Today I ran regrtest using my import rewrite complete with bsddb, compiler, decimal, network, and subprocess resources, and (for the most part) the tests passed!
Ignoring the bsddb3 failure (which was over some commit call not being made sand an individual re-run had a different error so I think it is transient), there are only four issues at the moment, and they all have something to do with import being rewritten in Python.
First runpy (the '-m' command-line option) doesn't work. It requires the optional get_code method as specified in PEP 302 to be defined. When it isn't, as is the case with the built-in import, it uses an undocumented function in pkgutil to get one. But the new code does define a loader but no get_code, so it throws an AttributeError. This can be fixed by me putting the time to add the get_code method.
Second, test_pkg fails because it is an old-style test and thus compares stdout output. The deal is that it executes 'dir' on some modules which now have __loader__ defined, so it craps out. Obviously not a failure on my part.
Third, the stack level arguments for warnings.warn and friends is now off compared to what people used to expect for module deprecation. The original import is written in C, and thus does not show up in the call chain. This means that if you deprecate a module and have a stack level of 2 then the warning is attributed to the caller's module. But with the import code being in Python, that just leads into import code instead of the caller. This is only an issue for module-level warnings during an import so it is not catestrophic of a problem. But still, this is unfortunate.
Lastly, PEP 235 has not been implemented. This PEP specifies how to handle case-sensitivity on case-preserving but case-insensitive filesystems. I don't know how to check the exact casing of file paths (I use os.path.exists for everything and I am willing to bet it ignores case on case-insensitive filesystems) so I have not done this yet. Anyone know how to do this without exposing C-level code?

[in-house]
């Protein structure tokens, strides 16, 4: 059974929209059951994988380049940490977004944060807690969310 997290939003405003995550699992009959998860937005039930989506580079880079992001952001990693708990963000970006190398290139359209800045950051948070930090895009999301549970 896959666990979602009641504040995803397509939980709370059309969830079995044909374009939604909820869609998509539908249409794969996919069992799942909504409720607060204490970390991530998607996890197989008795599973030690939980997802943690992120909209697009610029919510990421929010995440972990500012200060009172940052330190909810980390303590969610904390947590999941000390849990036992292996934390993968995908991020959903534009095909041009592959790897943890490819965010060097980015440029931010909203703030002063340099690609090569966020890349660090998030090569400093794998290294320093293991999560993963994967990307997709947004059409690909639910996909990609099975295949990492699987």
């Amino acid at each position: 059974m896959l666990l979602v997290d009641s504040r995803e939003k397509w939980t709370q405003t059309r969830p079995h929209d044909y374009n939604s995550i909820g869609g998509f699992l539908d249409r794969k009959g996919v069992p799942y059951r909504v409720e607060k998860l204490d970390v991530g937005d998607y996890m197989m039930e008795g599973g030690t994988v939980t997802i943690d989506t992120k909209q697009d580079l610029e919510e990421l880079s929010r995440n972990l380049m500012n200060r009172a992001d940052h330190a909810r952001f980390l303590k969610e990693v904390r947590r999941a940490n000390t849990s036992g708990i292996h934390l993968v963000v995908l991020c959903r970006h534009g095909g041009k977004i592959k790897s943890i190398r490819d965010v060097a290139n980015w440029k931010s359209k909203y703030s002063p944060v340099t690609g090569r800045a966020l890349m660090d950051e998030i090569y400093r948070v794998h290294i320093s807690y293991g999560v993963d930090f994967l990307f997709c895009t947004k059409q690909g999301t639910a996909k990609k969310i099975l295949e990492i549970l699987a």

But that's it! Only the last two are real issues and really only the 'warnings' problem poses a possible issue that can't be resolved in a backwards-compatible way. I am going to take a pass over the docs and code before I officially announce to python-dev sometime next week.
If you look at the Google doc that I have been maintaining you will see a list of bonus work that I would like to do which includes benchmarking. There is also rewriting zipimport and reload in Python along with implementing a sqlite3 import hook (Paul Moore sent me some initial code but I have not looked at it).
I suspect people want benchmarking numbers, so I will probably do that first. It would also help for profiling if this gets made the default import implementation.
So an 813 line file along with double that amout for test code gets us a new implementation of import. Feels nice to have pulled this off. I really hope that I can at some point work out the bootstrapping issues and make this the built-in import implementation. That would just make even more proud of this chunk of code.